These kind of partisan attacks would be expected by anyone who had watched the mud-slinging going on in their own primary campaigns. But there seems to have be a “hands-off-the-rough stuff” approach between Hillary and Bernie, as the early presumption of a Hillary Clinton nomination required her regaining those that have “felt the Bern.” Bernie didn’t want his candidacy to have the unintended consequence of weakening her in the general election against whomever the Republicans finally settle on. Hillary responded in kind, being gentle with Sanders in the early debates. With the large New Hampshire victory by Sanders, and Saturday’s Nevada Caucus expected to be very close, expect the gloves to come off, or at least a little ways off shortly.
In my opinion, loosening the constraints on attacking one another will benefit Hillary. But it must be done with care if she is to hold on to his supporters for the general election.
I believe that with the right kind of educating campaign by Hillary, Bernie’s self-identification as a socialist, even as a “Democratic Socialist on the European model,” will become a losing feature of his image. While polls reveal a goodly number of Democrats are not disturbed by this, especially younger ones, a sizable number are left whom simply couldn’t elect a socialist. And that group is fully represented in the delegate-rich midwestern and southern states.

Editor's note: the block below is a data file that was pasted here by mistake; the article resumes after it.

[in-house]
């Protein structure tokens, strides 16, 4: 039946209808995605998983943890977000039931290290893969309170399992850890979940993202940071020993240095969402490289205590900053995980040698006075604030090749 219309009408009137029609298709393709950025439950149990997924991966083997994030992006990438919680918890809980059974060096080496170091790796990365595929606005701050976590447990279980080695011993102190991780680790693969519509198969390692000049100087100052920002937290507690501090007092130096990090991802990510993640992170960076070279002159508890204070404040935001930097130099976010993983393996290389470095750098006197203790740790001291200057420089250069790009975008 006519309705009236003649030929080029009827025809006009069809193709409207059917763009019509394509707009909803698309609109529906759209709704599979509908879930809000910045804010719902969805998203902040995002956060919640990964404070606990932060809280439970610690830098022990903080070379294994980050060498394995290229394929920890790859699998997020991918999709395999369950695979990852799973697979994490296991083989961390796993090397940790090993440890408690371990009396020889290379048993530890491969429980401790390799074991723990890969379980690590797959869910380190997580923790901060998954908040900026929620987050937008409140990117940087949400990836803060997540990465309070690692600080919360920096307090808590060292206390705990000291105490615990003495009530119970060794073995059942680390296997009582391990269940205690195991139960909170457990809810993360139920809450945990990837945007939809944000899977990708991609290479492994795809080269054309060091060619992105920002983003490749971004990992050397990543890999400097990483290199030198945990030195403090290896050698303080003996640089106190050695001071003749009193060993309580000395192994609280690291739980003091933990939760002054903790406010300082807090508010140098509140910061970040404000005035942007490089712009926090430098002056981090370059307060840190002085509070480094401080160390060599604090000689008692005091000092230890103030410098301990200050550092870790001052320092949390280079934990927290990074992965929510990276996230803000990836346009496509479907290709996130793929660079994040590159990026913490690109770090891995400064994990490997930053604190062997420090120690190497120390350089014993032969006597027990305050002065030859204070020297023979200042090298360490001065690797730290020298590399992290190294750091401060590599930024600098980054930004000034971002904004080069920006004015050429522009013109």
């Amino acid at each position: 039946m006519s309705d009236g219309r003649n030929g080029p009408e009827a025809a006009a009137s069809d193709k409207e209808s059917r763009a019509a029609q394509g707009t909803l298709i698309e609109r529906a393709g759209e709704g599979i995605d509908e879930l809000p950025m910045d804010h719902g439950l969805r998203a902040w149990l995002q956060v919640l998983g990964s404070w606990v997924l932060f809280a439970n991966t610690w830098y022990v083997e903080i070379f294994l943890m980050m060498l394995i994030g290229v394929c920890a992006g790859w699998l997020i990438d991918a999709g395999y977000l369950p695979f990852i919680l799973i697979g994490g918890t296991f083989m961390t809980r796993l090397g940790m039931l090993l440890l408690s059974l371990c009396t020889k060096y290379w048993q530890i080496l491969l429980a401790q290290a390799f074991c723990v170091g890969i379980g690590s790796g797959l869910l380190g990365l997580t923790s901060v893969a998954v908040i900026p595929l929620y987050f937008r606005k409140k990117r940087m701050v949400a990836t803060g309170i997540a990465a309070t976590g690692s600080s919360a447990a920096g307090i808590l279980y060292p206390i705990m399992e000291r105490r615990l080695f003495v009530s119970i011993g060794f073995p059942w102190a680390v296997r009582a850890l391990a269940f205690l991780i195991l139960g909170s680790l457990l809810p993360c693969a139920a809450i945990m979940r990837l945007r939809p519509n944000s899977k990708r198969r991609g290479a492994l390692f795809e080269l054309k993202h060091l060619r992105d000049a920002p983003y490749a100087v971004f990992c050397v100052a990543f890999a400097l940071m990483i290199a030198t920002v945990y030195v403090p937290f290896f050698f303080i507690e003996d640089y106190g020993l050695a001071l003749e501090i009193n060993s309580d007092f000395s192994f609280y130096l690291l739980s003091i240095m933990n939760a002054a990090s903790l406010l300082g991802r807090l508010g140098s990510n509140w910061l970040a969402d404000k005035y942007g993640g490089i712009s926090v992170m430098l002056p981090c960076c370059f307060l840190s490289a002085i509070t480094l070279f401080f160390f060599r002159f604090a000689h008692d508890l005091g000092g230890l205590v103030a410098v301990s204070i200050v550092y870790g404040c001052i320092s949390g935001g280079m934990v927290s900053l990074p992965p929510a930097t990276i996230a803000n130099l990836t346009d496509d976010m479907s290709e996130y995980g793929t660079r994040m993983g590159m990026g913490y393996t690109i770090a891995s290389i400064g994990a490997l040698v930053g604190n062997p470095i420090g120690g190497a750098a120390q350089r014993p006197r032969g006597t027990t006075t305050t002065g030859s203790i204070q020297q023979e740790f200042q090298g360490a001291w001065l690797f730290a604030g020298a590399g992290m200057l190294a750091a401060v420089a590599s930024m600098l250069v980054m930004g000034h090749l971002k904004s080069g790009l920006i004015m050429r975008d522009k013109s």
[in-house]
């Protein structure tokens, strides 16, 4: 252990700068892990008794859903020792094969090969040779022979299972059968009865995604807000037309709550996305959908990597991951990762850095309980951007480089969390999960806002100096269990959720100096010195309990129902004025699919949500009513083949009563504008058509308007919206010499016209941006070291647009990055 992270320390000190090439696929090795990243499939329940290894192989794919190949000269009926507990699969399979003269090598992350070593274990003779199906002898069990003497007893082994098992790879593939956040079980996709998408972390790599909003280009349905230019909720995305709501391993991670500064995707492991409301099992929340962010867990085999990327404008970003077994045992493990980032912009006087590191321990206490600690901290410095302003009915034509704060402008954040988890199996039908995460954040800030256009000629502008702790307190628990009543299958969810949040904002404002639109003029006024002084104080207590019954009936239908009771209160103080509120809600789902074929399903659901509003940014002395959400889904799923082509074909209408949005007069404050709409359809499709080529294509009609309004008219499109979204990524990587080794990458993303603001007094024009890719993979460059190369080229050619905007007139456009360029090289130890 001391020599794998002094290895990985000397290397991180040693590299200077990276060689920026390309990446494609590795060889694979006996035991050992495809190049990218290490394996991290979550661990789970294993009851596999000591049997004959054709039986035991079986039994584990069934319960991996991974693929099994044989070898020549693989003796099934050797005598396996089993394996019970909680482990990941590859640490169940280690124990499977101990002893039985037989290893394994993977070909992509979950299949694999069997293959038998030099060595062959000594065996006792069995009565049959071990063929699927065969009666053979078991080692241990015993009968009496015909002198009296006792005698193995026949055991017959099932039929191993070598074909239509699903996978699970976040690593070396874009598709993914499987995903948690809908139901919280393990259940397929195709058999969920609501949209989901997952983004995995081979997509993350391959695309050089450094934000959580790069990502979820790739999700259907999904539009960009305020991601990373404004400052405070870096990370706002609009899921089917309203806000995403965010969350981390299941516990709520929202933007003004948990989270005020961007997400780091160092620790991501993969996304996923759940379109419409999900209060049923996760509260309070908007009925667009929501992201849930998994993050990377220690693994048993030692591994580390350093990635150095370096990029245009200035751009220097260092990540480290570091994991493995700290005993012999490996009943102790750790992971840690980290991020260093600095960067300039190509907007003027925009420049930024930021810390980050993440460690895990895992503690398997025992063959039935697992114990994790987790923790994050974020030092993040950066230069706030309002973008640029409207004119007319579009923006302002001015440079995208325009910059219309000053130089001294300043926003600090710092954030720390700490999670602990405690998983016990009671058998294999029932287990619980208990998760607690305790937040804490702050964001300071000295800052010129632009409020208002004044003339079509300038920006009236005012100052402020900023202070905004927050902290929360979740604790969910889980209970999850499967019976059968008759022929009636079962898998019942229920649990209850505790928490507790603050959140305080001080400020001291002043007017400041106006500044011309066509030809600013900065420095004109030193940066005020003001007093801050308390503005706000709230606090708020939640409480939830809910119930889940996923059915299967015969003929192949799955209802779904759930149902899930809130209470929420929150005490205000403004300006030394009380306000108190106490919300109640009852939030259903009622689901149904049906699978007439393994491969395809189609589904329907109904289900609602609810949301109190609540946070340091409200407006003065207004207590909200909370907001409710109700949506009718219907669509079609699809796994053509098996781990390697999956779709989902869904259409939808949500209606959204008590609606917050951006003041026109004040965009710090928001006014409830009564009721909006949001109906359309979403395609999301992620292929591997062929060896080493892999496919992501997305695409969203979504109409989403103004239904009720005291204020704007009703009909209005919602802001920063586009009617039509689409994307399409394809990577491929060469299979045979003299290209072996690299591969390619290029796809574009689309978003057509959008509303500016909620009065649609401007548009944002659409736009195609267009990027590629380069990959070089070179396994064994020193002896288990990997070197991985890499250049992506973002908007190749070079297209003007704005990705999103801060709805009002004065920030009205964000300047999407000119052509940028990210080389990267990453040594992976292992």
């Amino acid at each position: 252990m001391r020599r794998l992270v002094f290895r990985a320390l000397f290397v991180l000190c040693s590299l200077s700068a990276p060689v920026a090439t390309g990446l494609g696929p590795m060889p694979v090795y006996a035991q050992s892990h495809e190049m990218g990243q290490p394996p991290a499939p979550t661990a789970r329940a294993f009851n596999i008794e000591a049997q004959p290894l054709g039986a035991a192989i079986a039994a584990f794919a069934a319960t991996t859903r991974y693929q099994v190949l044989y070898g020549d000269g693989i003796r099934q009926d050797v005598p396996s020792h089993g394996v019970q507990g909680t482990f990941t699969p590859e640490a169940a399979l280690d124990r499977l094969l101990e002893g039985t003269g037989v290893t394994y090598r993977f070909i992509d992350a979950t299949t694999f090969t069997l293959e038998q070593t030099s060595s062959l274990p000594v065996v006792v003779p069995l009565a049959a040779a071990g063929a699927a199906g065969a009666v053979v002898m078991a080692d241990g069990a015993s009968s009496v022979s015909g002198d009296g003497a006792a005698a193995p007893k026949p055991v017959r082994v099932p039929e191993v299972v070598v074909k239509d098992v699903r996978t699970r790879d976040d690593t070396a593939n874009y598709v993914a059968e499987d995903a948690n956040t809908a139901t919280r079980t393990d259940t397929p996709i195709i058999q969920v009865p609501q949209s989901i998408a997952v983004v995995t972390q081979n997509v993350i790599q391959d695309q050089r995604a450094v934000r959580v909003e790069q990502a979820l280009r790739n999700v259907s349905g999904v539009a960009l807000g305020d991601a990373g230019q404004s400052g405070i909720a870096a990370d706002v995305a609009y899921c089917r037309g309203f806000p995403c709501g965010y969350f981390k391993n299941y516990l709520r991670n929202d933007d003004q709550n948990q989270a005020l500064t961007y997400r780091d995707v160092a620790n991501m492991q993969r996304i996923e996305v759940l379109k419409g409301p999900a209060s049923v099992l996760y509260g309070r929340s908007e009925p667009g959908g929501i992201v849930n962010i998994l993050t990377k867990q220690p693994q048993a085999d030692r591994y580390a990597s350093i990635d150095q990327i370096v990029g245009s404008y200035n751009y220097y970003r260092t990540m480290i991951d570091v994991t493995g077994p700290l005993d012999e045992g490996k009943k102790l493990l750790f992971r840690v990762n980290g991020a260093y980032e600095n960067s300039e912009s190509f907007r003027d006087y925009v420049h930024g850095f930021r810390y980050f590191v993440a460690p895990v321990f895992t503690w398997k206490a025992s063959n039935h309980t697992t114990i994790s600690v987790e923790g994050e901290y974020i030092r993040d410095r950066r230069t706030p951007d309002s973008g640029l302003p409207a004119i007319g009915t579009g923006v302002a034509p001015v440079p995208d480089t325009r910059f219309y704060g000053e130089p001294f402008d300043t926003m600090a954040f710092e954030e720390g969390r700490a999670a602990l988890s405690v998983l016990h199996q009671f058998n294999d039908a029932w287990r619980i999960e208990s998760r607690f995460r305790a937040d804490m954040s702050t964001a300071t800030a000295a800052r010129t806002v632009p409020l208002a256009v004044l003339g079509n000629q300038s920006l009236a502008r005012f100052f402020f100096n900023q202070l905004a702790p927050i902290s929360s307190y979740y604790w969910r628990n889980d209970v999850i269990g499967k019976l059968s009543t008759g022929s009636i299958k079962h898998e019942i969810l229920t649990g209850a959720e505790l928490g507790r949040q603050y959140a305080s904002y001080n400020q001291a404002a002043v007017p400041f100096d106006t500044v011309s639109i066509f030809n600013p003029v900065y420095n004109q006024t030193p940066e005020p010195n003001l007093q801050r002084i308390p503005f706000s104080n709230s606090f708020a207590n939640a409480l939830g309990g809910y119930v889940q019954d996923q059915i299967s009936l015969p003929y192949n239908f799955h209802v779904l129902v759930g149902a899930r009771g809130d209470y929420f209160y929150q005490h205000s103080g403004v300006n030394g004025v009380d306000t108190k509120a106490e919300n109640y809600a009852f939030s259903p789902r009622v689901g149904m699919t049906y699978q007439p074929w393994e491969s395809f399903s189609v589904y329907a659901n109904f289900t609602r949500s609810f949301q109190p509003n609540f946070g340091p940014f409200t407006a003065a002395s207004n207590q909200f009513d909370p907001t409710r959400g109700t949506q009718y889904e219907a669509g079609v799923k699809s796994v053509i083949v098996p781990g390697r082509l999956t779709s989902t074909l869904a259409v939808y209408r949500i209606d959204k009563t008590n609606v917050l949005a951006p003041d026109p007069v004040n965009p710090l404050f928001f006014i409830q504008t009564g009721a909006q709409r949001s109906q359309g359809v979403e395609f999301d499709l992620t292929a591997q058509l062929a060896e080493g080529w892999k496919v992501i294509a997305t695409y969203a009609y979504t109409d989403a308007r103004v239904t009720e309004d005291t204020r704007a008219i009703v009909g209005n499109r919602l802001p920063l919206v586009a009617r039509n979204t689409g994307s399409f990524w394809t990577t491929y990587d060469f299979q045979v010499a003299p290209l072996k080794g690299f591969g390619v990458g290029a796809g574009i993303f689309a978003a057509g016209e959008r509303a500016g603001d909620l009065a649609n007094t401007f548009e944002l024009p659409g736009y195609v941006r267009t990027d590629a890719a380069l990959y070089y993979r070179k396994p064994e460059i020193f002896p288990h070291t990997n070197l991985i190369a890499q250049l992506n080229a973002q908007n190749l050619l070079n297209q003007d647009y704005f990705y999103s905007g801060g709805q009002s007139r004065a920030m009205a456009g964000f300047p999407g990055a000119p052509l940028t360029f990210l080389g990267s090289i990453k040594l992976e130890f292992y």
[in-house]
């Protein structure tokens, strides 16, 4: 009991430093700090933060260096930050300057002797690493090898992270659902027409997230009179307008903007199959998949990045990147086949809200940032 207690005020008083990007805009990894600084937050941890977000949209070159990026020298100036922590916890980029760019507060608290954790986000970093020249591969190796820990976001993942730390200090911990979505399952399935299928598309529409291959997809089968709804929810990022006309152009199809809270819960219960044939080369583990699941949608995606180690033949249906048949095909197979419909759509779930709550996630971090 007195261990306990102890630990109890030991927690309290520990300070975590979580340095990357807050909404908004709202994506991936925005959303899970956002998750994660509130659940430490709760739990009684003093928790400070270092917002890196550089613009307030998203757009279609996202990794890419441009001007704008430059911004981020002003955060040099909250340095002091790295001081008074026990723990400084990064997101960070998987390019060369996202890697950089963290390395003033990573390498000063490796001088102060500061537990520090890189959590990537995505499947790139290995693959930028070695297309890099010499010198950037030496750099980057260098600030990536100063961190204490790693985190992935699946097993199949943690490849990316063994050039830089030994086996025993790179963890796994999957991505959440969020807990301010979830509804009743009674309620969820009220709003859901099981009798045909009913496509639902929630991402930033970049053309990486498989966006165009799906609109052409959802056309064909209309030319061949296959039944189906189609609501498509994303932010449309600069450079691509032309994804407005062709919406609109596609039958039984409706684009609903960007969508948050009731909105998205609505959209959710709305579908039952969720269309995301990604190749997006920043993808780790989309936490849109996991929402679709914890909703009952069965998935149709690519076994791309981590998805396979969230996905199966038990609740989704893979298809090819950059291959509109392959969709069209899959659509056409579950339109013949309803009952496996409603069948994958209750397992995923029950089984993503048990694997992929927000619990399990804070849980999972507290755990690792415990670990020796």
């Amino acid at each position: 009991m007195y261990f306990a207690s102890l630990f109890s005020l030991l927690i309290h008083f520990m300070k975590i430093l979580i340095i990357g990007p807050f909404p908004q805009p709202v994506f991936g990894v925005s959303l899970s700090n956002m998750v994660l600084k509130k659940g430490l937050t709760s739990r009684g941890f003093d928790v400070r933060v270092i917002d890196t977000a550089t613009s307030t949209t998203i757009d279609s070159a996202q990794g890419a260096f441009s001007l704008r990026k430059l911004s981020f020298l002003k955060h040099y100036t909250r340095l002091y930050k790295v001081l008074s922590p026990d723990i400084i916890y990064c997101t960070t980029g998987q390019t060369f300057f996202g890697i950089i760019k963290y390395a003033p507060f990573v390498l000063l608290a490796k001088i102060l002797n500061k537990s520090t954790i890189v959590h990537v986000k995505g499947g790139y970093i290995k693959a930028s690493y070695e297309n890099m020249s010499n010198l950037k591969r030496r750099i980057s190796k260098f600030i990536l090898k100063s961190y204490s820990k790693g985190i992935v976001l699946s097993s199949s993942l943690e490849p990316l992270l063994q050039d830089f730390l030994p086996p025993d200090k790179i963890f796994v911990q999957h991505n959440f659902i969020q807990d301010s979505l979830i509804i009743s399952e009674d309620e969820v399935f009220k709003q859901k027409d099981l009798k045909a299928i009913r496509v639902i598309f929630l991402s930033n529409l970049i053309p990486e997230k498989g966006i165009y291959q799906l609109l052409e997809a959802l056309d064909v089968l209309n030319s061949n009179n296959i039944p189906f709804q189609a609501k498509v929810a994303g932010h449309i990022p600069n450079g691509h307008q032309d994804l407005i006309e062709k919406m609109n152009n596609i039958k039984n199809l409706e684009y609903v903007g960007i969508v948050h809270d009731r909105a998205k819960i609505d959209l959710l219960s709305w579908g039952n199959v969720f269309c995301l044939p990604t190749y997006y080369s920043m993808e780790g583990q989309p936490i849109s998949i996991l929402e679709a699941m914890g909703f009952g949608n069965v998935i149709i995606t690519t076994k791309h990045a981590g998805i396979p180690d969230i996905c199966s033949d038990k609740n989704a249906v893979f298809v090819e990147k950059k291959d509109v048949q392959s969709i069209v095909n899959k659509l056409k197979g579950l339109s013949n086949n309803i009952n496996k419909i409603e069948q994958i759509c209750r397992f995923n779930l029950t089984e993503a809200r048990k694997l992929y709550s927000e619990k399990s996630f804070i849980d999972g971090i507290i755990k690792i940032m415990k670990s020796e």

Whatever happens in Nevada, just a week later is the South Carolina primary, which, even if the margin narrows some as expected, should result in a comfortable win by Clinton. Aside from the “socialist” issue, Bernie’s Utopian program has flaws that Hillary can laser-focus on more effectively. More specifically, his argument that middle-class voters should be willing to accept a $500 tax to save $5000 in medical costs is deceiving. Those with better benefits insurance policies provided by their employer will simply be left with the tax bill. And those who have some doctors who won’t accept Medicare payments will have to buy supplemental insurance in addition to the tax, if they are to be able to continue those doctors. I can’t see him selling this tax to a great number of voters. I also doubt that Bernie’s medical plan has a chance in a thousand of being enacted by Congress either. This one issue, as appealing as universal health care is to many Democrats, as a vision to work towards, should prove his downfall if Hillary keeps on message about it. New taxes simply won’t sell.